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Convert Loft Space in your Top Floor Flat

London loft extensions are becoming increasingly popular within top floor flats and apartments, and are a great way of adding an extra room in what could otherwise be a small property.

However, before you get to the wonderful end product, you do need to be aware of some additional rules that apply to converting the loft space of top floor flats. Here’s a quick guide to the basics of apartment loft conversions:

Leasehold Considerations

First things first, leasehold considerations are one of the most important aspects that you need to get right when converting a top floor flat. Regardless of whether you occupy the top floor apartment and are able to use the loft space for storage, there are likely to be leasehold implications if you wish to convert the space to habitable use.   For example, you may own the freehold of the flat itself, but not the loft or roof. Or you may only own a share, and will then need to get permission of, and in some cases buy out, the other freeholders. You may even own the freehold to the roof and loft floorboards, but not the space in between.   Check your leasehold and / or freehold agreement to see exactly what you can and can’t do, and then approach the freeholder(s) as necessary. If you do need to buy out other freeholders, you will need to take legal advice and have a legally binding contract drawn up.   

Planning Permission

Once you've ironed out any creases in the freehold, you’ll need to speak to your local council about planning permission. Flats often do not have the right to permitted development as houses do, so you may need to submit full plans.   Furthermore, your local planning authority may also need you to make provisions for other residents in the flat, such as moving water tanks housed in the loft or relocating pipes to other properties as required.   Fire Safety   Once you have permission to carry out the work, as with any loft conversion you’ll need to comply with building regulations and fire safety rules. In a building consisting of more than two stories, you’ll need to check with your planning department what their expectations are for escape in the event of a fire.   You may need to install a ‘New York’ style exterior fire escape, in which case you’ll need to obtain the permission of the residents below you to use the space around their properties, as well as the council and freeholders.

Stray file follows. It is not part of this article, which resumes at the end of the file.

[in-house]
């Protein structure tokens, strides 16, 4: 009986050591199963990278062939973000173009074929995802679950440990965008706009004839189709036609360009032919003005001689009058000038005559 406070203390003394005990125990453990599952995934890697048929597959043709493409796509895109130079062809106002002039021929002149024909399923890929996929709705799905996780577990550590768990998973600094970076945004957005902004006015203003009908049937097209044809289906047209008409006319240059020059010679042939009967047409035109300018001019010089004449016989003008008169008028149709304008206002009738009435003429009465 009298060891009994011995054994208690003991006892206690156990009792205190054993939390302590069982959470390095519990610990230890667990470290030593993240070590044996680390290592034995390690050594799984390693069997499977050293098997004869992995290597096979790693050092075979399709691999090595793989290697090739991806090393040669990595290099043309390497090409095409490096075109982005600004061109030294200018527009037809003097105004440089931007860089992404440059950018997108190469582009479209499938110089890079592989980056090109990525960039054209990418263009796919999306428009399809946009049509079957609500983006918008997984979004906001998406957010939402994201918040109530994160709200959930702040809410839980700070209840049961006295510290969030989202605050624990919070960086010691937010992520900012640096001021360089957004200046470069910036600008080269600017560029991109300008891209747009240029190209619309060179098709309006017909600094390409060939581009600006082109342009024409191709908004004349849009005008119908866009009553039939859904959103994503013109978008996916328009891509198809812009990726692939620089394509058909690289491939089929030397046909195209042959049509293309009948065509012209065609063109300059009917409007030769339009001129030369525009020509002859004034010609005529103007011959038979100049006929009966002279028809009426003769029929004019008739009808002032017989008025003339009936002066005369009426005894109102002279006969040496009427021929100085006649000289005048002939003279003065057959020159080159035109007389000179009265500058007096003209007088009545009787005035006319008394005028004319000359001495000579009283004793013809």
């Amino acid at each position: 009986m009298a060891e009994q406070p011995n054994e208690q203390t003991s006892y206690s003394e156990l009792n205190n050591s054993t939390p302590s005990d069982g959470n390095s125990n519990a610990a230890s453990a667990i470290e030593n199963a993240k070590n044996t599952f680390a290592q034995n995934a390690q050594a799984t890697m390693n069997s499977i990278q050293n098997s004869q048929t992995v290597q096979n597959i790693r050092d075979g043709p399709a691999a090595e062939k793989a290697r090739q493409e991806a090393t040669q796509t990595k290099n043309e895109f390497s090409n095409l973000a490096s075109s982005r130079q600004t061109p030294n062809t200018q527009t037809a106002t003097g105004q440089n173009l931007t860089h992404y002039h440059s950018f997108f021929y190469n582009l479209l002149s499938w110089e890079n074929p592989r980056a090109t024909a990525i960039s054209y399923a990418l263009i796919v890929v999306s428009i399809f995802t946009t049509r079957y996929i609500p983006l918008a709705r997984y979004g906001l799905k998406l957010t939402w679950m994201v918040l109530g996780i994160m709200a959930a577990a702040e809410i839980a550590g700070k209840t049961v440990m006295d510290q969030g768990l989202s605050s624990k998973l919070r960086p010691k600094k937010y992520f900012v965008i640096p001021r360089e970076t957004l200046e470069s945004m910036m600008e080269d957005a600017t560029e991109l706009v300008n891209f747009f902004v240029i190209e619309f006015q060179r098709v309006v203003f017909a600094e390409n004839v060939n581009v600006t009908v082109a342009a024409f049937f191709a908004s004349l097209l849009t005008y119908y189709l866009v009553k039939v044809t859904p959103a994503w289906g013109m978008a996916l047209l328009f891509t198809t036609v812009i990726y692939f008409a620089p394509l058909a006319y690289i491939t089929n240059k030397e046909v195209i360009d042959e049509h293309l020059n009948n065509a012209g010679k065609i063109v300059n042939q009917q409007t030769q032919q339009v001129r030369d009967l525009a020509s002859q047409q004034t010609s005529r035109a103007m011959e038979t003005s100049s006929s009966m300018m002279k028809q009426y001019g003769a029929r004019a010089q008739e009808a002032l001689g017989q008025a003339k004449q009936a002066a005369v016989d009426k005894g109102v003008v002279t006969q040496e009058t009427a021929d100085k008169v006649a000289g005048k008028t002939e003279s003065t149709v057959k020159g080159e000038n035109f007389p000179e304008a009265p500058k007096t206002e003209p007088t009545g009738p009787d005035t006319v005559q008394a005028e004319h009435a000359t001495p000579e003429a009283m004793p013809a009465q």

Party Walls

Because of the communal nature of flats and apartments, you may have to obtain more party wall agreements than you would in a standard loft conversion within a house.   Make sure you keep all parties informed of your intentions at all times to help smooth over any troubles, and take extra care with the likes of sound proofing so as to not disturb your neighbours too much.   It may seem like there are a lot of hurdles to jump when it comes to converting a top floor flat’s loft space, but you can be guaranteed that the end result will be well worth it. Not only could it potentially double the size of your home, but in space-strapped London, you’ll certainly have a great chance of adding value.

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